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FAQs

Why Switch to Fiber-Optic Internet from Cable or DSL?

Considering a switch to switch to fiber-optic Internet? You’ve found an excellent place to learn the basics. Fiber- optic Internet is growing as an option across the United States. It’s also extremely fast and reliable, too. Fiber-optic Internet has been called the Internet of the future. It uses different equipment and transfers data more efficiently than cable and DSL lines. Rather than copper coaxial cables, fiber-optic Internet travels on optical cables. These cables, made of hair-thin fibers that transfer data via light signals, aren’t subject to the same pitfalls of cable and DSL Internet.

Is fiber optic internet better?

Fiber-optic Internet differs from other options. What makes fiber-optics such a promising option? Speed: Fiber-optic speed is incredibly fast. Fastmetrics reports that fiber speeds are as much as 20 times faster than other broadband speeds. Bundling: With an Internet service provider that offers fiber, consumers can bundle services for super-fast Internet and TV options.

Does fiber-optic cable increase Internet speed?

Fiber-optic carriers deliver Internet via a fiber-optic cable. Subscribers won’t share this line with neighbors. The line isn’t susceptible to weather interferences or high Internet traffic times.

Who uses fiber optics?

According to an article from Business Insider, “The US ranks 18th among countries in the OECD, a group of the world's largest economies, in fiber-optic penetrations rates…” Americans are slow to get on the fast Internet train. Most Internet Service Providers already utilize existing cable and telephone lines. Implementing a fiber-optic infrastructure takes time and money. The service continues to grow, particularly in larger American cities. Expect to see more options appear, especially as the cost to maintain copper networks increases and fiber-Internet infrastructure and maintenance costs decline.

Does fiber optic internet require a phone line?

Nope! Fiber-optic Internet runs on cables that go straight to your home.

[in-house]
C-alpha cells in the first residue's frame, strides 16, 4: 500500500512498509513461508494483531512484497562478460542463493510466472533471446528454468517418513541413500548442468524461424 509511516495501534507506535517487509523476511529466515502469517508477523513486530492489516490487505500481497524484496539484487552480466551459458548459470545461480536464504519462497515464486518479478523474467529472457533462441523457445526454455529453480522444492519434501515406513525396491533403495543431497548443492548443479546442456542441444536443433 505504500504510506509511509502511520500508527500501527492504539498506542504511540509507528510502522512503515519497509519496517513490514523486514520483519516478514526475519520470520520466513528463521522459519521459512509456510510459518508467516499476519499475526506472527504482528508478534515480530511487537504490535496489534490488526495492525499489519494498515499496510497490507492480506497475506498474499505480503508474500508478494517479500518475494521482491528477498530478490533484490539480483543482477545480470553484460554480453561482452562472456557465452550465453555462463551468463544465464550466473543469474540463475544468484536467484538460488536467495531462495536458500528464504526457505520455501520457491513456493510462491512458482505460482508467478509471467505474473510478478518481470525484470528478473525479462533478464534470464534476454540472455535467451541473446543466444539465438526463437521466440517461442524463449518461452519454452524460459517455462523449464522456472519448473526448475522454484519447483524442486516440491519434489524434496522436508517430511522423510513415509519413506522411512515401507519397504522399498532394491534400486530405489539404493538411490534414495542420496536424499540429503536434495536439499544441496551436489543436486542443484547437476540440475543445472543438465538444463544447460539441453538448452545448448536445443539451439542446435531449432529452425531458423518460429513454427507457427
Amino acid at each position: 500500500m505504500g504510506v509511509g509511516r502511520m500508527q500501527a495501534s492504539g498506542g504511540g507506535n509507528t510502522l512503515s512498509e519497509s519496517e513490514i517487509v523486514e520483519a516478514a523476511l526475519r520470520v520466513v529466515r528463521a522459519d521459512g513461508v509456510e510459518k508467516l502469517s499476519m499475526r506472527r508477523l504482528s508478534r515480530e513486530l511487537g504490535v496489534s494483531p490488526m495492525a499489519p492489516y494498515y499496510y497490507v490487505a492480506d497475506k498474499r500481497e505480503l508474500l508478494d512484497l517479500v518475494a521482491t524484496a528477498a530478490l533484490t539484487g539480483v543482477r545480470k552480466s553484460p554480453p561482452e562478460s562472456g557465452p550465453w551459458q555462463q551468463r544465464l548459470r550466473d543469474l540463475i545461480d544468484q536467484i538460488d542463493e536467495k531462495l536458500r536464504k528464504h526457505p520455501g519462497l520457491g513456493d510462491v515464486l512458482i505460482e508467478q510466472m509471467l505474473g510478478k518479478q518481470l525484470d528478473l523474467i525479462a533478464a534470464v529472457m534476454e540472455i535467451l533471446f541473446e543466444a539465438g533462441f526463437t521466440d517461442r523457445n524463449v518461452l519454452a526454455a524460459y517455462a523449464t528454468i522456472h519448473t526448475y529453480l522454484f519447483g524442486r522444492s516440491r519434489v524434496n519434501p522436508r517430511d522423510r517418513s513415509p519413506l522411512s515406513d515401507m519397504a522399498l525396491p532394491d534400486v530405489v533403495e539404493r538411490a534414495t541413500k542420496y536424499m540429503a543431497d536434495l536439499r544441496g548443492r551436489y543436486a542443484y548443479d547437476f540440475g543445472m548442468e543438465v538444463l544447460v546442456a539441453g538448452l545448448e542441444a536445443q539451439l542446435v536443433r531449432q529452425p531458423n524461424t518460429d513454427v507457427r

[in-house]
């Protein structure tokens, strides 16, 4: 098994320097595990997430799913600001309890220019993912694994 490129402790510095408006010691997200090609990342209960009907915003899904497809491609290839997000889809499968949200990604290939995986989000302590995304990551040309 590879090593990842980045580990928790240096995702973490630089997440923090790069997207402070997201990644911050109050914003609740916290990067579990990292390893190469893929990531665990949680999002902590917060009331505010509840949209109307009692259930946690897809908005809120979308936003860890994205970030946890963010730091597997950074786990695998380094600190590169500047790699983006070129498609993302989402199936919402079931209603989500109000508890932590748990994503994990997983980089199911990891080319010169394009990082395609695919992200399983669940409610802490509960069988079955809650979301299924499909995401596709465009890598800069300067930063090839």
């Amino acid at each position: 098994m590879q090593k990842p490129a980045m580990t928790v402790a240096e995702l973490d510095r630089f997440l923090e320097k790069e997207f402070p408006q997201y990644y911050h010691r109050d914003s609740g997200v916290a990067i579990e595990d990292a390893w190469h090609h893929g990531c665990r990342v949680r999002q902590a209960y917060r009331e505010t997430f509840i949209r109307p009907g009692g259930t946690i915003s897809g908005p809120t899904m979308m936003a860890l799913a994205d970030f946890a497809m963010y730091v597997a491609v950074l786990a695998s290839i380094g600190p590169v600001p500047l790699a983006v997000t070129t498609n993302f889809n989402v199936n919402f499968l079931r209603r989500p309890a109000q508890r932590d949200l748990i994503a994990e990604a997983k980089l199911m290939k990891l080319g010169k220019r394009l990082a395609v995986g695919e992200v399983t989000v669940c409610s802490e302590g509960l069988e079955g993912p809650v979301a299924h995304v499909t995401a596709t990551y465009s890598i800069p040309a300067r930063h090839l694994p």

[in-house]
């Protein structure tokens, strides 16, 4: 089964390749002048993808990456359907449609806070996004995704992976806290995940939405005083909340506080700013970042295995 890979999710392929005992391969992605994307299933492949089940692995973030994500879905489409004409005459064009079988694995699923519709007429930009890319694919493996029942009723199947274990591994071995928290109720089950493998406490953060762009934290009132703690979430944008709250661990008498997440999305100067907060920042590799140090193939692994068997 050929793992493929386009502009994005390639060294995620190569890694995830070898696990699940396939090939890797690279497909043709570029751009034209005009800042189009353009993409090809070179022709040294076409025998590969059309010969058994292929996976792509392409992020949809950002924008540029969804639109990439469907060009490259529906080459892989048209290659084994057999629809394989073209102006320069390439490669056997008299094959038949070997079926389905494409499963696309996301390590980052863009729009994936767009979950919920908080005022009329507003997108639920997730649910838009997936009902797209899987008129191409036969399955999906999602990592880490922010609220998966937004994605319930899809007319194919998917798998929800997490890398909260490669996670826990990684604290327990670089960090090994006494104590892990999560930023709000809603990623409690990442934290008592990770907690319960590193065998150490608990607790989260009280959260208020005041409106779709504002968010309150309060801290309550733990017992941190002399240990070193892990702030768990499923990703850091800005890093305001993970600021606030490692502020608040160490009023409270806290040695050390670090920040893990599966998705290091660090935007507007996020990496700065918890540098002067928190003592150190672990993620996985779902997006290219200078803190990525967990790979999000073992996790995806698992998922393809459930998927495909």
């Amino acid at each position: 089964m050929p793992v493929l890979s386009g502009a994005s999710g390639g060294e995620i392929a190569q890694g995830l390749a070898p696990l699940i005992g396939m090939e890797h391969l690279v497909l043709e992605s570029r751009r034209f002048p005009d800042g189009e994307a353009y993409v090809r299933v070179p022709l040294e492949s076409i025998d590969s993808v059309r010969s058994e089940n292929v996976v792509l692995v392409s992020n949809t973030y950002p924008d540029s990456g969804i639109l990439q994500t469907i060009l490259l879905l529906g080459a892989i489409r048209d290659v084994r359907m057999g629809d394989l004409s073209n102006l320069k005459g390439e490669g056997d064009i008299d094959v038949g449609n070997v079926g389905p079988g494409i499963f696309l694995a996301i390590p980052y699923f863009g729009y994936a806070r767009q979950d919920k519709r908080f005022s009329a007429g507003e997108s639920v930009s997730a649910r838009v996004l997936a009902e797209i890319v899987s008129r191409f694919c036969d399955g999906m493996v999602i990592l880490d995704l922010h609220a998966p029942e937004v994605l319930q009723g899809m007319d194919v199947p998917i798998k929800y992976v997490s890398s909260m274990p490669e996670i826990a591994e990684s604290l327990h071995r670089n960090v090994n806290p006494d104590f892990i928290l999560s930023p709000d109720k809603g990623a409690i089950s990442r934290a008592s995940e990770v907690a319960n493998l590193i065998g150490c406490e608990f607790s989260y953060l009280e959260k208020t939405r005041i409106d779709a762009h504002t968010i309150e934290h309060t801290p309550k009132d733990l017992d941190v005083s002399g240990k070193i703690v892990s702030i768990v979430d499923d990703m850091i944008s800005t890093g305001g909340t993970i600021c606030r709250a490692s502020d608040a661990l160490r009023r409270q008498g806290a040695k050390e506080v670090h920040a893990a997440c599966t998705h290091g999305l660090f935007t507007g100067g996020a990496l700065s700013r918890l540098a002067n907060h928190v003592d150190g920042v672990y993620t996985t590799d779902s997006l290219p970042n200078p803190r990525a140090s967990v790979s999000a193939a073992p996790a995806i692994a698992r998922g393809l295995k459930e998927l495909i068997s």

Is fiber optic worth it?

Fiber optic Internet offers tons of advantages. If you want to know “is fiber optic Internet good for my home?” here are a few benefits to consider: STRONGER SIGNAL: With fiber-optic Internet, there’s less signal degradation than with other delivery methods. Light doesn’t fade over distances. Once the fiber groundwork is in place, Internet service providers deliver Internet to a wider variety of homes and businesses, regardless of their distance from the hub. BETTER EFFICIENCY: Metal and copper wires can overheat over time ruin, making it impossible to transfer data. Fiber-optic lines transmit light without use of electricity, and won’t get overheated or wear down. MORE CAPACITY: Fiber lines will also be easier to upgrade. The lines can carry data over longer distances, which creates less overhead, making upgrades more cost-effective than they might be on other less-advanced networks. Fiber-optic networks are projected to grow significantly over the next few years as the demand for fast internet increases.

Sources:

http://fios.verizon.com/beacon/cable-and-fiber-internet/

hhttp://fiberforall.org/why-fiber-is-the-future/

http://www.businessinsider.com/fiber-optic-penetration-in-us-is-low-2016-2

http://fios.verizon.com/beacon/how-fiber-optic-internet-works/

http://broadbandnow.com/Fiber

https://www.fastmetrics.com/how-fast-is-fiber-optic-internet.php

https://www.alliancecom.net/internet/frequently-asked-questions

FAQs

My Internet is Slow – Who’s On My Wi-Fi?

Has your Internet been running slow lately? Do you sit down to watch Netflix after a long day, only to have to pause to buffer? It’s the worst. For some of us, this might just be because of a slow Internet connection. What if you’re paying for one of the fastest connections around, though? This could mean someone is hacking your Wi-Fi. Oh, the injustice! Here’s a few ways you can know for sure.

The quick and dirty